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Fez, a historic Moroccan city founded in 789 AD, is renowned for its Zellige tiles. The vibrant tilework adorns the city’s palaces, courtyard houses and mosques.
The Zellige Craftsmen Village, 13 kilometers (8 miles) from Fez’s center, is dedicated to the tilework industry. There, more than 200 workshops buzz with thousands of craftsmen and workers who make Zellige.
Fez’s clay, a raw material fundamental to Zellige production, goes through a long process before it is turned into tiles. At one workshop in the village, workers soak eight tons of clay every day. They mold them into various shapes then dry them using both the sun and furnaces.
Although the craft has retained its authenticity, there are evident signs of modernization in some workshops. “The American-made kilns simplify our challenging tasks and save time. They produce high-quality tiles and reduce the workforce required,” says Malih Mohamed, a seasoned owner of a Zellige workshop.
While some workshops embrace modernization to reduce environmental impact, others remain tied to old methods. Columns of black smoke, a lingering sign of tire-burning practices, still emanate from certain workshops in the village.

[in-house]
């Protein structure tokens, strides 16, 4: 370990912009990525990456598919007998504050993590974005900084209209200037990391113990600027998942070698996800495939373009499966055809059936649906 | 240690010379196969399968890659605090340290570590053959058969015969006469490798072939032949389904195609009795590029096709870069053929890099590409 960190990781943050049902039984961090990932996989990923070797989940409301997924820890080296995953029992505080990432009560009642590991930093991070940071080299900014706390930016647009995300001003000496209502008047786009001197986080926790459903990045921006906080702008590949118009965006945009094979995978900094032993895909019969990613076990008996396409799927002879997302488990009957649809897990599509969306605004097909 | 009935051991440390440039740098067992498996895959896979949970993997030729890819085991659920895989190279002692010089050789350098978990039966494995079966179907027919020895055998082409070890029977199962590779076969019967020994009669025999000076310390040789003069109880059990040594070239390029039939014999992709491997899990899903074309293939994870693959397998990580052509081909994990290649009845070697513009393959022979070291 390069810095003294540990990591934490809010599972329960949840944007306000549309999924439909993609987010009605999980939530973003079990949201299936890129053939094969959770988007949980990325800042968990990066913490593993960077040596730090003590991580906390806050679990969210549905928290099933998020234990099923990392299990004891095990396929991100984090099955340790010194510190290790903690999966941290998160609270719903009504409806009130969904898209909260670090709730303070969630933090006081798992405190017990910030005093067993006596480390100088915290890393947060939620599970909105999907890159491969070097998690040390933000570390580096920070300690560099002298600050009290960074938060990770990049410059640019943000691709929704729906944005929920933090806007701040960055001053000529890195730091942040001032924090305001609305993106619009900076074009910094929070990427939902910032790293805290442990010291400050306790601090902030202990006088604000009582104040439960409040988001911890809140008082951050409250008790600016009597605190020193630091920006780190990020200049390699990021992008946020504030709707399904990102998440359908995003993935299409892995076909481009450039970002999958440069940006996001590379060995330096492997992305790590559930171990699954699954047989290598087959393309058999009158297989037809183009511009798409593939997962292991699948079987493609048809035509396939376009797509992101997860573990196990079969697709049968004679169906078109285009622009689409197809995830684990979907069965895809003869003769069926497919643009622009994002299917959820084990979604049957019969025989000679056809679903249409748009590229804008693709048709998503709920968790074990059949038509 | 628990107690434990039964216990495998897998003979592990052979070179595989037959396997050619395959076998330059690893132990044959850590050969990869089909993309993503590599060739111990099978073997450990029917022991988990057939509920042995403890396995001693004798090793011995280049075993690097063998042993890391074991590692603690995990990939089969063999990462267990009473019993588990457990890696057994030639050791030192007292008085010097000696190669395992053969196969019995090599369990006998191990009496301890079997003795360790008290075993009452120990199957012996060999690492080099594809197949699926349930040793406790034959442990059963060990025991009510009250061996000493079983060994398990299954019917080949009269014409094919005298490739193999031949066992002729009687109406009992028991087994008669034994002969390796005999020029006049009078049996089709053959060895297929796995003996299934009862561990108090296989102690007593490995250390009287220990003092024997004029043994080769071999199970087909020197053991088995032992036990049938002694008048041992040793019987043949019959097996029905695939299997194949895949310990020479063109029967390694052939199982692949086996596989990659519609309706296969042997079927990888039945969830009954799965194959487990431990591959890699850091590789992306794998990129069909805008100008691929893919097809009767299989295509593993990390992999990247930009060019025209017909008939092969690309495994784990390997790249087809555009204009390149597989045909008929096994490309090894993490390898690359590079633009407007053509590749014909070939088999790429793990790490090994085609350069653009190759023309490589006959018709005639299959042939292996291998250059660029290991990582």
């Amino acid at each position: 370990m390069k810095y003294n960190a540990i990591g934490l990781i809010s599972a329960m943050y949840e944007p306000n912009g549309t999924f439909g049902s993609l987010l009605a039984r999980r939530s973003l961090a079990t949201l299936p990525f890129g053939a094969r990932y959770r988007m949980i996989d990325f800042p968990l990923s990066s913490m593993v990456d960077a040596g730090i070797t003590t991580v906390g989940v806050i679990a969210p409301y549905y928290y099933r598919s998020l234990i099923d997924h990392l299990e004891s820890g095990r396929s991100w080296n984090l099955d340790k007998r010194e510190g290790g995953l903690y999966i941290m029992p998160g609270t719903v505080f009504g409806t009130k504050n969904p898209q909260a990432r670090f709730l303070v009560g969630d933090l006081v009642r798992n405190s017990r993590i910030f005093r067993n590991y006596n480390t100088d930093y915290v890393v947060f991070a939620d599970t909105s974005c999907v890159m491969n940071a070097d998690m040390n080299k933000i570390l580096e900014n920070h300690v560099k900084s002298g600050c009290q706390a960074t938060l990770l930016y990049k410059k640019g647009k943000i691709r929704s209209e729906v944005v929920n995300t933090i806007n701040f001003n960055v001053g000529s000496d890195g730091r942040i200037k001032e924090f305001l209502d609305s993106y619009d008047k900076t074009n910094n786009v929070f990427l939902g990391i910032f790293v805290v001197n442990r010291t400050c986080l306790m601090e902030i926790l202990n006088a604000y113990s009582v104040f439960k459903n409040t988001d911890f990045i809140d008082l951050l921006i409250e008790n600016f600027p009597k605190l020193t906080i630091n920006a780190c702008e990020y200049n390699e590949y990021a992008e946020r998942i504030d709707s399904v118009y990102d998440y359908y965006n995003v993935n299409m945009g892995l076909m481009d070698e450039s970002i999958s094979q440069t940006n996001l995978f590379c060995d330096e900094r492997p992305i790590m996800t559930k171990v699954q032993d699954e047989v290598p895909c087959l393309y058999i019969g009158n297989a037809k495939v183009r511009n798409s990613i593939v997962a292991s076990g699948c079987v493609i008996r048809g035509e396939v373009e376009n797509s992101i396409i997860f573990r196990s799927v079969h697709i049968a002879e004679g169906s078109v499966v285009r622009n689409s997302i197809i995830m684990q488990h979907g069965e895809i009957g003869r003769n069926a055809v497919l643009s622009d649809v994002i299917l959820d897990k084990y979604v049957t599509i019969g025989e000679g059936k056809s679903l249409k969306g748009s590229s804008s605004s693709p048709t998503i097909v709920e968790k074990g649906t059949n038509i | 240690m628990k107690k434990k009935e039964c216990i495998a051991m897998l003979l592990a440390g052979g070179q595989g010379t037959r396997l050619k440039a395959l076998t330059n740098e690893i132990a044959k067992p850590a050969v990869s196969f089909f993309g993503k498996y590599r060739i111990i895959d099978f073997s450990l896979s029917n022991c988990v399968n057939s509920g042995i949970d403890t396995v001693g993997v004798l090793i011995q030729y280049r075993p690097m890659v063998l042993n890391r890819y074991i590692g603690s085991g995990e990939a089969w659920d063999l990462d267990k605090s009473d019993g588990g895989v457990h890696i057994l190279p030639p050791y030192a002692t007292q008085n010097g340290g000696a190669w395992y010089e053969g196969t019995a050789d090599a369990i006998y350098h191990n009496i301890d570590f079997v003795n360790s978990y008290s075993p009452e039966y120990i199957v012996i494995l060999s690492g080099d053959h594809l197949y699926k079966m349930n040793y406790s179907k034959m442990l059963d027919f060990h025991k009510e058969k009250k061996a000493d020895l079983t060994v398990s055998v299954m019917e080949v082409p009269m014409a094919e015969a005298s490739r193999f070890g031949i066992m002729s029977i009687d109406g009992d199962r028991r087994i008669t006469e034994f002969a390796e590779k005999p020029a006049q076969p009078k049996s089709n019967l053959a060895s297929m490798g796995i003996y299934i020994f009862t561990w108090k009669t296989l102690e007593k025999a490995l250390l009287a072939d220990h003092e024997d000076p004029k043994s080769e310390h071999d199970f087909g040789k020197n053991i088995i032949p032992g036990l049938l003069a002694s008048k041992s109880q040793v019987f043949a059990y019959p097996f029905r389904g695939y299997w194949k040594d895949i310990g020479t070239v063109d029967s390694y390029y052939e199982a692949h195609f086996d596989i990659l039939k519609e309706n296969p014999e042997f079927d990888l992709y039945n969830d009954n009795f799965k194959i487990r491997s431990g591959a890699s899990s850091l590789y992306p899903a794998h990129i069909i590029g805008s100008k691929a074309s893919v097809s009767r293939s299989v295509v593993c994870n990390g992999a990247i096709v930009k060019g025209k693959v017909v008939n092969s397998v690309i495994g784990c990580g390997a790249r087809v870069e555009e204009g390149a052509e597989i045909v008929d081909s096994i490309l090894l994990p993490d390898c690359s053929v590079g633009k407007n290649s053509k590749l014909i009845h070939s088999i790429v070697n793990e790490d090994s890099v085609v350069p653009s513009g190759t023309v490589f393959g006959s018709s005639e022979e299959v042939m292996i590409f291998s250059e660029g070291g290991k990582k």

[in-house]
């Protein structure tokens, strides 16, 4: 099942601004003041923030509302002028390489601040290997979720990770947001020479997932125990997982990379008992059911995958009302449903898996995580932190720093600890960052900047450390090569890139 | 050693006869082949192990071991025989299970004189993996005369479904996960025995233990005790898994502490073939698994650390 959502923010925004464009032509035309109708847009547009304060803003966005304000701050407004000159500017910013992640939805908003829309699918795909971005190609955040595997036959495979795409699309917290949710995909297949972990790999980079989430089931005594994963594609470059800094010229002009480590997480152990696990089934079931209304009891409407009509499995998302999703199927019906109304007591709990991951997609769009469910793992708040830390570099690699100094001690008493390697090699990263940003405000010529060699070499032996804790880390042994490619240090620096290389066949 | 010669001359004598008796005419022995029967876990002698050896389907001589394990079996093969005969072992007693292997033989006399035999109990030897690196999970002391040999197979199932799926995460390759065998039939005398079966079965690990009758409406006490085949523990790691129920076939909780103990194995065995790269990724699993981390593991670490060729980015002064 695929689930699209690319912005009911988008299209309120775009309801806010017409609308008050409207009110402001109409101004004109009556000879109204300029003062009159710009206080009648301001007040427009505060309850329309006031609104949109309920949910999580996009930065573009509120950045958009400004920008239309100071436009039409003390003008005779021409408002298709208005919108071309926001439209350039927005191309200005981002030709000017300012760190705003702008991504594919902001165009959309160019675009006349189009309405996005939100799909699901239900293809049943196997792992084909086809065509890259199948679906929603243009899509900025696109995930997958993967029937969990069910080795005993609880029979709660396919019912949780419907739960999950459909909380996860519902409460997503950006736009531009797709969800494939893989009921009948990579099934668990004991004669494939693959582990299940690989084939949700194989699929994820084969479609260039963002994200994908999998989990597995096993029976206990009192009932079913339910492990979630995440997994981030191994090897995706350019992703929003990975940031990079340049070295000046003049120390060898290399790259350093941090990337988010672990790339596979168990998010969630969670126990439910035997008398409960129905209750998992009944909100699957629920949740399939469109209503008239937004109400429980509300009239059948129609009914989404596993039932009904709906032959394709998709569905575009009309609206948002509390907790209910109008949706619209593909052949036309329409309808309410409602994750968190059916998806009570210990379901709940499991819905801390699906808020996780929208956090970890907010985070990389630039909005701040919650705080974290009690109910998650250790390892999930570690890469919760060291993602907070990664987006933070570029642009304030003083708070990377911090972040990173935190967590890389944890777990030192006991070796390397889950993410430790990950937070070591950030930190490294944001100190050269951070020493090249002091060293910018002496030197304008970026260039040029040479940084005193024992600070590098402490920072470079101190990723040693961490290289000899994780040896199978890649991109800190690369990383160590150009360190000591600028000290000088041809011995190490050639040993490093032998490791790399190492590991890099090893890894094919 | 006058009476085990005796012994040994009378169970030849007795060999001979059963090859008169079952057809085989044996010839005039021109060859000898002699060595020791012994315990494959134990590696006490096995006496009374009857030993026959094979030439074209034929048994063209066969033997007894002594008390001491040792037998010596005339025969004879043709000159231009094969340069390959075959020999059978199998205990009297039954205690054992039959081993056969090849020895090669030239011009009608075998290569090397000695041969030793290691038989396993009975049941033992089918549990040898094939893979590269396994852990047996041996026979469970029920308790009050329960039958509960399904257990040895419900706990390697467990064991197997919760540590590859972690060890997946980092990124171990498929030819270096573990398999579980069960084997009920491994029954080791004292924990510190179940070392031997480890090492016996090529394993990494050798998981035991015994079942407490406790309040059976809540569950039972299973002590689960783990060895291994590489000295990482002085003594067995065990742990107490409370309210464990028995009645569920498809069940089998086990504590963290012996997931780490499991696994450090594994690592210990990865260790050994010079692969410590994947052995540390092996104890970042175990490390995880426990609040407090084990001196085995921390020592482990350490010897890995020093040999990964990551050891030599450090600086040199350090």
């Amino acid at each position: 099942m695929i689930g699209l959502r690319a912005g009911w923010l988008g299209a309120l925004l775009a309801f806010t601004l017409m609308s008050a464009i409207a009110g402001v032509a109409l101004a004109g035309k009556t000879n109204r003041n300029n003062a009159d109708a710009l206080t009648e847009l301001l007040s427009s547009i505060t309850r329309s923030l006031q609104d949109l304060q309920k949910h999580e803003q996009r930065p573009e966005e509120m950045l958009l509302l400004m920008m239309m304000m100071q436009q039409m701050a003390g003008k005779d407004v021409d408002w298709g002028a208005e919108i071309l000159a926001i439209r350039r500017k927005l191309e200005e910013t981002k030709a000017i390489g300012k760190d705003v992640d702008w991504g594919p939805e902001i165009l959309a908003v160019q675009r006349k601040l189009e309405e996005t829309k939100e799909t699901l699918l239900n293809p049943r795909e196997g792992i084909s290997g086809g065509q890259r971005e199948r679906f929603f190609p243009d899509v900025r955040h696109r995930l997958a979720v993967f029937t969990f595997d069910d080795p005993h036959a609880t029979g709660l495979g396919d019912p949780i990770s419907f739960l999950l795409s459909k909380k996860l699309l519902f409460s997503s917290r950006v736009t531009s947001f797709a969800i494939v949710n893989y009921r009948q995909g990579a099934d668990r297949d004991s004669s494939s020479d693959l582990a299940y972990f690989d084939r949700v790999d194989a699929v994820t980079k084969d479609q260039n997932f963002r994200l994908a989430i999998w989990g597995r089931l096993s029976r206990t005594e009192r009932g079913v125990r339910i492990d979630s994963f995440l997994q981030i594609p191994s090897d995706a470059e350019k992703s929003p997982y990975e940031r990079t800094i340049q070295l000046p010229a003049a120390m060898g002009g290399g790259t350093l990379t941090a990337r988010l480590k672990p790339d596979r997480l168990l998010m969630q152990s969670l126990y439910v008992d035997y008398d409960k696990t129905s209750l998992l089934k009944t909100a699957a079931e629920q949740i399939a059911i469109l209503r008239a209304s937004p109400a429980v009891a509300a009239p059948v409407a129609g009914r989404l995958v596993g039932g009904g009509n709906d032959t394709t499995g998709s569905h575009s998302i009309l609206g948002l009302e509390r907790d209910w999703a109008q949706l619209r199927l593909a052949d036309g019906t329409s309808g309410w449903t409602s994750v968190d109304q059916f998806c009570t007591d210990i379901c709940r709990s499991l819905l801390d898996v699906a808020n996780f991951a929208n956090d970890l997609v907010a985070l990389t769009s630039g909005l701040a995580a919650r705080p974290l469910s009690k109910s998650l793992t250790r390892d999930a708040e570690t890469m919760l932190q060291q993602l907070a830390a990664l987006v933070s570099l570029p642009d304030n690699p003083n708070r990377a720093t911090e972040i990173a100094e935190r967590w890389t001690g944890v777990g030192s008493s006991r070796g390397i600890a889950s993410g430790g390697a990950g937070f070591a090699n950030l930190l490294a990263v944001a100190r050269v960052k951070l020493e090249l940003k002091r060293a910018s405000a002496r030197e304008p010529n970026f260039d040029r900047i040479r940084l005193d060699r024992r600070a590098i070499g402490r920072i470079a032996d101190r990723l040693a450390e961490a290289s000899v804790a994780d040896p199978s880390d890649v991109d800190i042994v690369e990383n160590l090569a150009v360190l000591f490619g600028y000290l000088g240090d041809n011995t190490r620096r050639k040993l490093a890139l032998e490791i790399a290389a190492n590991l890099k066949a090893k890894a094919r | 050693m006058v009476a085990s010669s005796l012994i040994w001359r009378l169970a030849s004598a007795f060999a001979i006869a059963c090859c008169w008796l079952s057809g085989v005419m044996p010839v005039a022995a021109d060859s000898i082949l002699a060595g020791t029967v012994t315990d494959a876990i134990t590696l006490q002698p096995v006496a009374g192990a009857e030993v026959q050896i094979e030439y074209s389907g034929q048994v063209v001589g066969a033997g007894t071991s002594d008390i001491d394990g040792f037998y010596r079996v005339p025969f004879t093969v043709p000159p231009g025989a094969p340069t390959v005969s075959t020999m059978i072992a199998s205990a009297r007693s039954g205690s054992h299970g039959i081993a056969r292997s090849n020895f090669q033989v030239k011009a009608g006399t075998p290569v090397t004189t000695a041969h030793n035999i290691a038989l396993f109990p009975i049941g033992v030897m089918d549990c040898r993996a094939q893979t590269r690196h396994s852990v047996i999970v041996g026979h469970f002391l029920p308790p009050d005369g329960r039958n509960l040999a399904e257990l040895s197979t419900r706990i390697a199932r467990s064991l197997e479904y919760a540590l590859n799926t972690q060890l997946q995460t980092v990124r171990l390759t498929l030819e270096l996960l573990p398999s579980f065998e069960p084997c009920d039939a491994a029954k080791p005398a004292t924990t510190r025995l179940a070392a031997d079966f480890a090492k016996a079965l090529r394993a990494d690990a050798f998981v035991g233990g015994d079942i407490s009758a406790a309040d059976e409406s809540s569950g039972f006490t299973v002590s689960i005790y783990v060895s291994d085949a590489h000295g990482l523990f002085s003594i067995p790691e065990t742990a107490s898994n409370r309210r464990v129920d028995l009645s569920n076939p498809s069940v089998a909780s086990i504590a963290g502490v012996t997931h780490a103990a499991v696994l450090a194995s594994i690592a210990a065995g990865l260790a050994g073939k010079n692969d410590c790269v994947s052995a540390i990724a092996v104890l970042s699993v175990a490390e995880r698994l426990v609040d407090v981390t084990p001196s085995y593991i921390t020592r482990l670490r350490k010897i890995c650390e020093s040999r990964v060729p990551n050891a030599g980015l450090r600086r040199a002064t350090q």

According to the Fez Regional Directorate of Crafts, the Zellige industry has seen significant growth. Between 2005 and 2023, the number of craftsmen has soared from 2,400 to 6,300, and the number of workshops grew from 197 to more than 240.
Exports play a pivotal role in Fez’s Zellige boom. Hissouf Abdellatif, the owner of another Zellige workshop, says he primarily exports to “European and American markets, with 90% of our exports going to the U.S.” In 2020, Zellige exports constituted a whopping 82% of Fez’s traditional industry exports, with America importing 68% of these tiles.
As Fez’s Zellige industry melds tradition with modernization, its global demand showcases the timeless allure of Moroccan craftsmanship.
This article was provided by The Associated Press.